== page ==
Reducing the Storage Footprint & Power Use in Your Data Center

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Eric Bassier is Director of product marketing at Quantum. He has over 11 years of experience in the storage industry, with a focus on data protection and archiving.

Eric-B---Quantum-tnjpgERIC BASSIER
Quantum

I was talking with a company based in Manhattan, and they told me that they have maxed out their data center’s power usage. They simply cannot get more power.  And because of the constraints of city real estate, they can’t add square footage to their data center – there’s nowhere to grow.  Moving their data center off the island is an option (and long-term plan), but clearly reducing the footprint of storage in their data center and minimizing power consumption are important factors, as they would be for any IT investment.  Although Manhattan has some unique challenges in this area, IT departments in many metro areas are facing similar problems. Data center floor space requirements and power consumption costs are both increasing and becoming important factors for all of us.

When it comes to storage and data protection, there are a couple of key technologies that can dramatically reduce storage footprint and power consumption.

Deduplication

Deduplication technology is now mainstream, especially as it is applied to backup storage and disaster recovery.  Deduplication – especially variable length deduplication – enables users to store 20 to 50 times more data in the same disk space as standard disk storage.  As with all industries in IT, deduplication appliances continue to improve their disk density, with some vendors now offering appliances using 3 TB hard drives, which can further reduce storage footprint and reduce power consumption.  A purpose-built deduplication appliance using 3 TB drives can reduce power by as much as 50 percent compared to a similar appliance using 2 TB drives.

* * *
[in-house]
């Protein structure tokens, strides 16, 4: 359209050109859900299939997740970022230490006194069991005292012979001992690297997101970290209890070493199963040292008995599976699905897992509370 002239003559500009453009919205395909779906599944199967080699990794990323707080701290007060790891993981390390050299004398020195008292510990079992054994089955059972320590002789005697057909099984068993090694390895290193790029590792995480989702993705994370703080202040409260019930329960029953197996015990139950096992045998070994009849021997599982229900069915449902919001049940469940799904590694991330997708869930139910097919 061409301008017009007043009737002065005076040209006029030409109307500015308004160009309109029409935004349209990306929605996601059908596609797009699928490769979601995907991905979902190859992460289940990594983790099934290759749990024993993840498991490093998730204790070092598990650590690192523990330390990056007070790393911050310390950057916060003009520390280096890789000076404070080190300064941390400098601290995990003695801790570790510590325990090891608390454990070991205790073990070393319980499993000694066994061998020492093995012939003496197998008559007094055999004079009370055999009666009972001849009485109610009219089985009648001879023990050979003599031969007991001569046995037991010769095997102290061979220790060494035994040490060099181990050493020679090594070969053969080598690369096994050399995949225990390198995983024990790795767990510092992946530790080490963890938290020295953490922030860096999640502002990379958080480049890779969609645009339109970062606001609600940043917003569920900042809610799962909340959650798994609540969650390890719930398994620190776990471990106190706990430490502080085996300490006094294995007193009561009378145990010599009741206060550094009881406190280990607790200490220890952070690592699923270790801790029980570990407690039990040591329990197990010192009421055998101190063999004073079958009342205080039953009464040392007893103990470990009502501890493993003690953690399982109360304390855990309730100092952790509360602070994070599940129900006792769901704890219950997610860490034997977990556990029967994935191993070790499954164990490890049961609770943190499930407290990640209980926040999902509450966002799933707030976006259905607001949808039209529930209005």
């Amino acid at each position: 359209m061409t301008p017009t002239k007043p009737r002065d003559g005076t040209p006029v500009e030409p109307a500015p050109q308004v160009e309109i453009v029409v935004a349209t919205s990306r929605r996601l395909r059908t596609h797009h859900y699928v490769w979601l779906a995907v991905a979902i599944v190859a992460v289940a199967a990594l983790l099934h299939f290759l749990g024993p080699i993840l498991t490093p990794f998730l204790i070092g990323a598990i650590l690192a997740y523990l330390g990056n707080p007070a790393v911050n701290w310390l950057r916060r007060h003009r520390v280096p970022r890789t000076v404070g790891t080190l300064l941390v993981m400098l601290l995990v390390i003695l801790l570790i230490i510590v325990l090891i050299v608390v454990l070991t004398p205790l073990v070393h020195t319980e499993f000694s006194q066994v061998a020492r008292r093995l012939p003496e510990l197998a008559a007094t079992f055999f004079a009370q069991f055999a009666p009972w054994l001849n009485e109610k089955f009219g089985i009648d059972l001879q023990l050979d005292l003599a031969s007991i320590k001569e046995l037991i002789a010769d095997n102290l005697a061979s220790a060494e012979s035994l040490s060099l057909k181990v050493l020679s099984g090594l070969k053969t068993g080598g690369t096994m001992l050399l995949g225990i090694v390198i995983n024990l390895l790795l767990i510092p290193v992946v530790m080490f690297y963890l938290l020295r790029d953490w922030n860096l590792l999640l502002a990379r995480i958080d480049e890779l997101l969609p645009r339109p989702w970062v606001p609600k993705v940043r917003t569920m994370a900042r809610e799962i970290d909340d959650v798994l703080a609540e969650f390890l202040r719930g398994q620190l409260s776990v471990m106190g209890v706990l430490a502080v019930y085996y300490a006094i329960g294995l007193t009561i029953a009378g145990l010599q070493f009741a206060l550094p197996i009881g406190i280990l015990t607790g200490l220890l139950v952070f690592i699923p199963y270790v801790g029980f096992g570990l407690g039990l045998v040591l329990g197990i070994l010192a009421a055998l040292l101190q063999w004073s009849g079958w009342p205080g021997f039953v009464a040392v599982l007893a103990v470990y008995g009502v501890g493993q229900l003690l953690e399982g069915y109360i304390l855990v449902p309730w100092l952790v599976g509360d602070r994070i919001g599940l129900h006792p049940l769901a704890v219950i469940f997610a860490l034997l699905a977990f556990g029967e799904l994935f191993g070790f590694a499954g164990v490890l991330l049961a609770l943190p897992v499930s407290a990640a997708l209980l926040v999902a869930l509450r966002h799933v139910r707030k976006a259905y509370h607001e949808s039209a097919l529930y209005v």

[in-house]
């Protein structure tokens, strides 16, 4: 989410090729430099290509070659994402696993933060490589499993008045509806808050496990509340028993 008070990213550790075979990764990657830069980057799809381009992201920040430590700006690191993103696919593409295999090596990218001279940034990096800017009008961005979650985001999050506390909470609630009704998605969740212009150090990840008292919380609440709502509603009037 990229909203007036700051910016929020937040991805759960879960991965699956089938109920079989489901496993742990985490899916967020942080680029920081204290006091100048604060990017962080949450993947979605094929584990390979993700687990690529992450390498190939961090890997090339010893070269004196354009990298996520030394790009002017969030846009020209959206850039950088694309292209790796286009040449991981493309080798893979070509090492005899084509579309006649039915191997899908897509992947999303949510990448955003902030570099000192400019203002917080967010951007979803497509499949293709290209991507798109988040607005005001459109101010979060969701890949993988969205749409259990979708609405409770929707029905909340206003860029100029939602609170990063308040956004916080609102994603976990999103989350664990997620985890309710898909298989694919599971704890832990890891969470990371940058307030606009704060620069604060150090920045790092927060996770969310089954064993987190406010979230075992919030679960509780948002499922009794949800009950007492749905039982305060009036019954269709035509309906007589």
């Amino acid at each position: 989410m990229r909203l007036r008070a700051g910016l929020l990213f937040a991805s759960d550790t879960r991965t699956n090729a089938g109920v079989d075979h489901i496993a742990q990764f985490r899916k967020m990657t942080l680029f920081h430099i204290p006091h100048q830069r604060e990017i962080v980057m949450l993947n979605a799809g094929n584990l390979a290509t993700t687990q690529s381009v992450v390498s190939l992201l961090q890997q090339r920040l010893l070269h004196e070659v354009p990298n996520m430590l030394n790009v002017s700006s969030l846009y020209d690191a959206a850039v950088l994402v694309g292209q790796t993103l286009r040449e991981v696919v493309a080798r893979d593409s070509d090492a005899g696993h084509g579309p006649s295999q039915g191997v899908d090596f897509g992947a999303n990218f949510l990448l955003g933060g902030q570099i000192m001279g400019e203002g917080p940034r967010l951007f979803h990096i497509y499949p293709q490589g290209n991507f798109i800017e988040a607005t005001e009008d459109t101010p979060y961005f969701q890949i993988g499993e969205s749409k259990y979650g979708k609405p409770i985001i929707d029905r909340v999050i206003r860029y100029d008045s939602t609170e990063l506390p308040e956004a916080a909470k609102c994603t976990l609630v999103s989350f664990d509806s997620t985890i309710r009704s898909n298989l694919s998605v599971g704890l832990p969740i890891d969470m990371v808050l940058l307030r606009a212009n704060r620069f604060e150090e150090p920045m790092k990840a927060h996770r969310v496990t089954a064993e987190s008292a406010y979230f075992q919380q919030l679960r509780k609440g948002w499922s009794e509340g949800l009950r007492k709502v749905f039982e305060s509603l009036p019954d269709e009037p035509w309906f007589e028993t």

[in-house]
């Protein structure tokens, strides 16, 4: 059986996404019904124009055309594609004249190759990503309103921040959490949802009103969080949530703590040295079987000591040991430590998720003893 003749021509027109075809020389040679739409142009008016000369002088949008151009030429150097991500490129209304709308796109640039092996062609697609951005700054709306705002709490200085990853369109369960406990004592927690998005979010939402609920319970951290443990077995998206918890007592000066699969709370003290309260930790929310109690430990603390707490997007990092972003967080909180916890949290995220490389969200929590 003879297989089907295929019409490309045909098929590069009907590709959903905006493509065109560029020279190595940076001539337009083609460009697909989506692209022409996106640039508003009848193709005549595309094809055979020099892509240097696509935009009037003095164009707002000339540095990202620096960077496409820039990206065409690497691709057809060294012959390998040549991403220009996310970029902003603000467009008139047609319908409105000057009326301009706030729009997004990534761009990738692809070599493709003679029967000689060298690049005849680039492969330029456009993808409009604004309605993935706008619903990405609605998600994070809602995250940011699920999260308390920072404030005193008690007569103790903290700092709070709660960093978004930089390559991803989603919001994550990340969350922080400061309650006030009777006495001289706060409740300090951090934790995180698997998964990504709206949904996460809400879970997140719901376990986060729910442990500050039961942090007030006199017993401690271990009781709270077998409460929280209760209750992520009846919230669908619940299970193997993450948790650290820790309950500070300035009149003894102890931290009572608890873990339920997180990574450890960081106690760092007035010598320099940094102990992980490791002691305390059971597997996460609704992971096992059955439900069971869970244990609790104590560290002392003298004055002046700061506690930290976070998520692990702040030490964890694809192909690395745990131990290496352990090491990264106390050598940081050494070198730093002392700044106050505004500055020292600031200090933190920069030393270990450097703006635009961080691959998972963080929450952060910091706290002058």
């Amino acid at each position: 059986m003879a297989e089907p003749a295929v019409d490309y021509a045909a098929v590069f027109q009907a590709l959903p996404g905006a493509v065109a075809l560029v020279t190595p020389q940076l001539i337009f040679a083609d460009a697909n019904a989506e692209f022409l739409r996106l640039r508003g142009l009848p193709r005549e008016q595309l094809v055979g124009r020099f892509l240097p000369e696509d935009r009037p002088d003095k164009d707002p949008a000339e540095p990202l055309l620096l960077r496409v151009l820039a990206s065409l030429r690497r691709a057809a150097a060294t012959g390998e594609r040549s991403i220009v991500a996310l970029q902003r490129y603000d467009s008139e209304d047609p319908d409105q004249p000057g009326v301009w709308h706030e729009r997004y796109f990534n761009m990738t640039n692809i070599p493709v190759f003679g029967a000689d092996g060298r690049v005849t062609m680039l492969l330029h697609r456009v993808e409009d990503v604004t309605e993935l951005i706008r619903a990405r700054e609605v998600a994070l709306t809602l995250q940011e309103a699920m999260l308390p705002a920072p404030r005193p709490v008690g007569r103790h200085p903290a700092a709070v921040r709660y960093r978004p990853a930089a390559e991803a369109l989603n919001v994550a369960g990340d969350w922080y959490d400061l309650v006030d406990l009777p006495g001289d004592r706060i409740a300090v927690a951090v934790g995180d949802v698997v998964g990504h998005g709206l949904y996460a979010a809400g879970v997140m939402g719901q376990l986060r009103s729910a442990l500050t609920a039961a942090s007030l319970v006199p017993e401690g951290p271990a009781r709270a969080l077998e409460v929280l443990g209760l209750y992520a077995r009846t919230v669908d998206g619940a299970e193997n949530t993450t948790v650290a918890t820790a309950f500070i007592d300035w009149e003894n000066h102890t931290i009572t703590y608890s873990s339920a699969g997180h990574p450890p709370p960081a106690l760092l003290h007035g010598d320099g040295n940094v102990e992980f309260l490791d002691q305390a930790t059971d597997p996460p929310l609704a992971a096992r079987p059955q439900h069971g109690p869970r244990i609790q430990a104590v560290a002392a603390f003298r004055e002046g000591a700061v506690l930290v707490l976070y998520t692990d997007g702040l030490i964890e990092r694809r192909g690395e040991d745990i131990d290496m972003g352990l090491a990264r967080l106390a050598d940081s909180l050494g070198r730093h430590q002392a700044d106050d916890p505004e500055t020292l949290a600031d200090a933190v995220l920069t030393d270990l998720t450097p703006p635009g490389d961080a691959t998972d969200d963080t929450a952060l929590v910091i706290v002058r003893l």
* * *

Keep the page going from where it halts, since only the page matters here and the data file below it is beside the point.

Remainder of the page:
As power consumption and the amount of spinning disk is reduced, power and cooling costs both decrease as well.

Cloud Storage, Backup, and DR

One of the interesting things about deduplication is that it is a great “engine” for reducing data set sizes before replicating that data over a WAN.  This makes deduplication a perfect technology for getting data into the cloud. Some vendors are now offering cloud-based storage, backup and disaster recovery services.  Moving storage away from metro areas (with expensive real estate, expensive power and a high cost of living for IT staff) to data centers in different geographic regions will continue to be a driving trend for IT in the future.

Tape

Talking about cloud, many companies continue to use tape the way that many cloud providers are using tape – as the lowest cost storage medium with the lowest power requirements.  To many, tape always seems to be on the brink of death, but in reality tape continues to have the lowest acquisition cost, and for long term data storage the power and cooling costs are extremely low.

Just like the disk drive industry, tape densities continue to improve to enable businesses to reduce their data center footprint.  The latest generation of tape media, LTO-6, can store over 6 TB of data on a single cartridge not much larger than a smartphone.  With advancements in the storage densities of tape libraries, users can store multiple PBs of data on tape in less than a full rack of space.

If reducing data center footprint and power consumption is a concern, consider exploring and investing in these technologies. With the smart management of data storage, my friend may be able to postpone his move from the Big Apple.

Industry Perspectives is a content channel at Data Center Knowledge highlighting thought leadership in the data center arena. See our guidelines and submission process for information on participating. View previously published Industry Perspectives in our Knowledge Library.

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